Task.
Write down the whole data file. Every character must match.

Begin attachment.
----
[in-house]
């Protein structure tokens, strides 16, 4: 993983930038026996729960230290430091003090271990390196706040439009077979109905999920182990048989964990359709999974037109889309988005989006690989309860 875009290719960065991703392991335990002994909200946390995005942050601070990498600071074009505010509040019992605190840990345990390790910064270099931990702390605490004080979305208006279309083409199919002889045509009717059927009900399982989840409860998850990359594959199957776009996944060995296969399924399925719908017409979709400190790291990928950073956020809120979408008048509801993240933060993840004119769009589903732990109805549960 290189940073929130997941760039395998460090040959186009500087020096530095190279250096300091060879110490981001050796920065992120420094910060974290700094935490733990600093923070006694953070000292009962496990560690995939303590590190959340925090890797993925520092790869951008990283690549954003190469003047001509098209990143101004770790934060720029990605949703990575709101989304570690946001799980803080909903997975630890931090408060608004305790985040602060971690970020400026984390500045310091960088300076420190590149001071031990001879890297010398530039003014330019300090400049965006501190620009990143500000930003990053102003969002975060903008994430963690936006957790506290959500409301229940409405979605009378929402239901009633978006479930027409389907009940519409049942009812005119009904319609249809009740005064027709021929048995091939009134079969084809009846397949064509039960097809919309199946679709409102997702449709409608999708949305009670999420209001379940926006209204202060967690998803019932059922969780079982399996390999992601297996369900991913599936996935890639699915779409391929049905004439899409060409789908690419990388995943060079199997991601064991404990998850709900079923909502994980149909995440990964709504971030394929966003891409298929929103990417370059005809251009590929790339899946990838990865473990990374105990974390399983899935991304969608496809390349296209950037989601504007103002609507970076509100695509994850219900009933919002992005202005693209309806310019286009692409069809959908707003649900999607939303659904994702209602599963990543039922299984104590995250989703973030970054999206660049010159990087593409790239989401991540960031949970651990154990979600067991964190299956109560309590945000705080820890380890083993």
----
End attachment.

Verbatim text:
[in-house]
């Protein structure tokens, strides 16, 4: 993983930038026996729960230290430091003090271990390196706040439009077979109905999920182990048989964990359709999974037109889309988005989006690989309860 875009290719960065991703392991335990002994909200946390995005942050601070990498600071074009505010509040019992605190840990345990390790910064270099931990702390605490004080979305208006279309083409199919002889045509009717059927009900399982989840409860998850990359594959199957776009996944060995296969399924399925719908017409979709400190790291990928950073956020809120979408008048509801993240933060993840004119769009589903732990109805549960 290189940073929130997941760039395998460090040959186009500087020096530095190279250096300091060879110490981001050796920065992120420094910060974290700094935490733990600093923070006694953070000292009962496990560690995939303590590190959340925090890797993925520092790869951008990283690549954003190469003047001509098209990143101004770790934060720029990605949703990575709101989304570690946001799980803080909903997975630890931090408060608004305790985040602060971690970020400026984390500045310091960088300076420190590149001071031990001879890297010398530039003014330019300090400049965006501190620009990143500000930003990053102003969002975060903008994430963690936006957790506290959500409301229940409405979605009378929402239901009633978006479930027409389907009940519409049942009812005119009904319609249809009740005064027709021929048995091939009134079969084809009846397949064509039960097809919309199946679709409102997702449709409608999708949305009670999420209001379940926006209204202060967690998803019932059922969780079982399996390999992601297996369900991913599936996935890639699915779409391929049905004439899409060409789908690419990388995943060079199997991601064991404990998850709900079923909502994980149909995440990964709504971030394929966003891409298929929103990417370059005809251009590929790339899946990838990865473990990374105990974390399983899935991304969608496809390349296209950037989601504007103002609507970076509100695509994850219900009933919002992005202005693209309806310019286009692409069809959908707003649900999607939303659904994702209602599963990543039922299984104590995250989703973030970054999206660049010159990087593409790239989401991540960031949970651990154990979600067991964190299956109560309590945000705080820890380890083993």